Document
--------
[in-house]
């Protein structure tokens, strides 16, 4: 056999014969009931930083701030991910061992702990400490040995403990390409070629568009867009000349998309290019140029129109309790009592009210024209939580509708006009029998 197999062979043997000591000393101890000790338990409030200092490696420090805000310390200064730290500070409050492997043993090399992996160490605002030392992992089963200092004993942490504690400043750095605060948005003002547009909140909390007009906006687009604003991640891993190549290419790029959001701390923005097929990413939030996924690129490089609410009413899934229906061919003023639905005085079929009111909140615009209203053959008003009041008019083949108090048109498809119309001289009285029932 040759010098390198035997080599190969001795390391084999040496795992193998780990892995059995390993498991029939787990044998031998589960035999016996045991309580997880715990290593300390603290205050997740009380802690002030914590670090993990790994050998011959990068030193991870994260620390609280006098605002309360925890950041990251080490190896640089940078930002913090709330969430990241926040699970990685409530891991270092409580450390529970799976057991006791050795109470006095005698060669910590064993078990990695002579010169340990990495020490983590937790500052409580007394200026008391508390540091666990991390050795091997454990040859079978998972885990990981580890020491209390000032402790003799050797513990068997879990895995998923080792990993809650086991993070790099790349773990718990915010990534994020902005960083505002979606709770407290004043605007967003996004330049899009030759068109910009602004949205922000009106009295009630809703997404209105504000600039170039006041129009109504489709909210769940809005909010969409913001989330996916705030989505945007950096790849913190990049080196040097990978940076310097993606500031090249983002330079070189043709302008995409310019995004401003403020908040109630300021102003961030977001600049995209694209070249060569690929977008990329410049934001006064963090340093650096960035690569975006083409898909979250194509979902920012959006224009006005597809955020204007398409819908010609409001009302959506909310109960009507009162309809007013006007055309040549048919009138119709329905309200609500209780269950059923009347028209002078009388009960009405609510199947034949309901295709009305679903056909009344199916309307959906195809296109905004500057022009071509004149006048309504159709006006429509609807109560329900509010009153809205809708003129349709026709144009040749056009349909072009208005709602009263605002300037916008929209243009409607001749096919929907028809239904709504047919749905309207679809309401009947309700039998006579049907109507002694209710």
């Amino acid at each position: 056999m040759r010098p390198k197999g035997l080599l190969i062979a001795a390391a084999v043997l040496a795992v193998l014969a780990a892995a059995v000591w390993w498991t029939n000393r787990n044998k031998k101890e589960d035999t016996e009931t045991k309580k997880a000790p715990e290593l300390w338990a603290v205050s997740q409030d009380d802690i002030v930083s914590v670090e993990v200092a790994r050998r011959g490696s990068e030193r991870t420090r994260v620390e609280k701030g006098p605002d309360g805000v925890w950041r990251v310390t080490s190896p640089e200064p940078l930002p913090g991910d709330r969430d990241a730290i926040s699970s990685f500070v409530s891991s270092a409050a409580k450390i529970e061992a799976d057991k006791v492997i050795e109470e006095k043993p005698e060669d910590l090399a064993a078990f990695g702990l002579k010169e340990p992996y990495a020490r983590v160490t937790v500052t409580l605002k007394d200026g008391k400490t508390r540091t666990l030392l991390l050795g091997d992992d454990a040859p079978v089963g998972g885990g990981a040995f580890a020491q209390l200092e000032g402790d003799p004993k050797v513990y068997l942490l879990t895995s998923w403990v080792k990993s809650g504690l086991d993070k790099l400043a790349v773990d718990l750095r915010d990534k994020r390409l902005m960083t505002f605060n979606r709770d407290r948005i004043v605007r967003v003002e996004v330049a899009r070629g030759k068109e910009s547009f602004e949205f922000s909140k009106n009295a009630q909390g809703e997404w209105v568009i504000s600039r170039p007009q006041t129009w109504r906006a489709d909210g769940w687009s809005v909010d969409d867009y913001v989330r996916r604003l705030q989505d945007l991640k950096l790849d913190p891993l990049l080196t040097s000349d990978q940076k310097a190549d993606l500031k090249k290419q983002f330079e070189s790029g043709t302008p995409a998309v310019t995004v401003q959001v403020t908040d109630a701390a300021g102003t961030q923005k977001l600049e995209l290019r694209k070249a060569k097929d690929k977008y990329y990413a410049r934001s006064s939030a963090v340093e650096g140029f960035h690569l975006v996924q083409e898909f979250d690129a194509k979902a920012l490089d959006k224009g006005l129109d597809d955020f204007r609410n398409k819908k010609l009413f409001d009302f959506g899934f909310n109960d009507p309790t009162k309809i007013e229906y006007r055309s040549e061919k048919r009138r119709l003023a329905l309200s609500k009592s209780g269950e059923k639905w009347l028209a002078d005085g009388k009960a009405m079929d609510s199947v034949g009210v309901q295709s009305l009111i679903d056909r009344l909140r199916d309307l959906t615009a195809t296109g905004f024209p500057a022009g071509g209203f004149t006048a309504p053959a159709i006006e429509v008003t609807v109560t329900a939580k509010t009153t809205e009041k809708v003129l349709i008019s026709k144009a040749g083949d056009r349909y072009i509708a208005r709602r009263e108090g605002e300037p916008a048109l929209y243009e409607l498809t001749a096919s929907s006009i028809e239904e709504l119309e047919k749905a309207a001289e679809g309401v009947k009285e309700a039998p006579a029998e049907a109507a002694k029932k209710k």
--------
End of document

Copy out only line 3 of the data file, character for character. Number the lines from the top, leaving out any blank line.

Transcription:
């Amino acid at each position: 056999m040759r010098p390198k197999g035997l080599l190969i062979a001795a390391a084999v043997l040496a795992v193998l014969a780990a892995a059995v000591w390993w498991t029939n000393r787990n044998k031998k101890e589960d035999t016996e009931t045991k309580k997880a000790p715990e290593l300390w338990a603290v205050s997740q409030d009380d802690i002030v930083s914590v670090e993990v200092a790994r050998r011959g490696s990068e030193r991870t420090r994260v620390e609280k701030g006098p605002d309360g805000v925890w950041r990251v310390t080490s190896p640089e200064p940078l930002p913090g991910d709330r969430d990241a730290i926040s699970s990685f500070v409530s891991s270092a409050a409580k450390i529970e061992a799976d057991k006791v492997i050795e109470e006095k043993p005698e060669d910590l090399a064993a078990f990695g702990l002579k010169e340990p992996y990495a020490r983590v160490t937790v500052t409580l605002k007394d200026g008391k400490t508390r540091t666990l030392l991390l050795g091997d992992d454990a040859p079978v089963g998972g885990g990981a040995f580890a020491q209390l200092e000032g402790d003799p004993k050797v513990y068997l942490l879990t895995s998923w403990v080792k990993s809650g504690l086991d993070k790099l400043a790349v773990d718990l750095r915010d990534k994020r390409l902005m960083t505002f605060n979606r709770d407290r948005i004043v605007r967003v003002e996004v330049a899009r070629g030759k068109e910009s547009f602004e949205f922000s909140k009106n009295a009630q909390g809703e997404w209105v568009i504000s600039r170039p007009q006041t129009w109504r906006a489709d909210g769940w687009s809005v909010d969409d867009y913001v989330r996916r604003l705030q989505d945007l991640k950096l790849d913190p891993l990049l080196t040097s000349d990978q940076k310097a190549d993606l500031k090249k290419q983002f330079e070189s790029g043709t302008p995409a998309v310019t995004v401003q959001v403020t908040d109630a701390a300021g102003t961030q923005k977001l600049e995209l290019r694209k070249a060569k097929d690929k977008y990329y990413a410049r934001s006064s939030a963090v340093e650096g140029f960035h690569l975006v996924q083409e898909f979250d690129a194509k979902a920012l490089d959006k224009g006005l129109d597809d955020f204007r609410n398409k819908k010609l009413f409001d009302f959506g899934f909310n109960d009507p309790t009162k309809i007013e229906y006007r055309s040549e061919k048919r009138r119709l003023a329905l309200s609500k009592s209780g269950e059923k639905w009347l028209a002078d005085g009388k009960a009405m079929d609510s199947v034949g009210v309901q295709s009305l009111i679903d056909r009344l909140r199916d309307l959906t615009a195809t296109g905004f024209p500057a022009g071509g209203f004149t006048a309504p053959a159709i006006e429509v008003t609807v109560t329900a939580k509010t009153t809205e009041k809708v003129l349709i008019s026709k144009a040749g083949d056009r349909y072009i509708a208005r709602r009263e108090g605002e300037p916008a048109l929209y243009e409607l498809t001749a096919s929907s006009i028809e239904e709504l119309e047919k749905a309207a001289e679809g309401v009947k009285e309700a039998p006579a029998e049907a109507a002694k029932k209710k």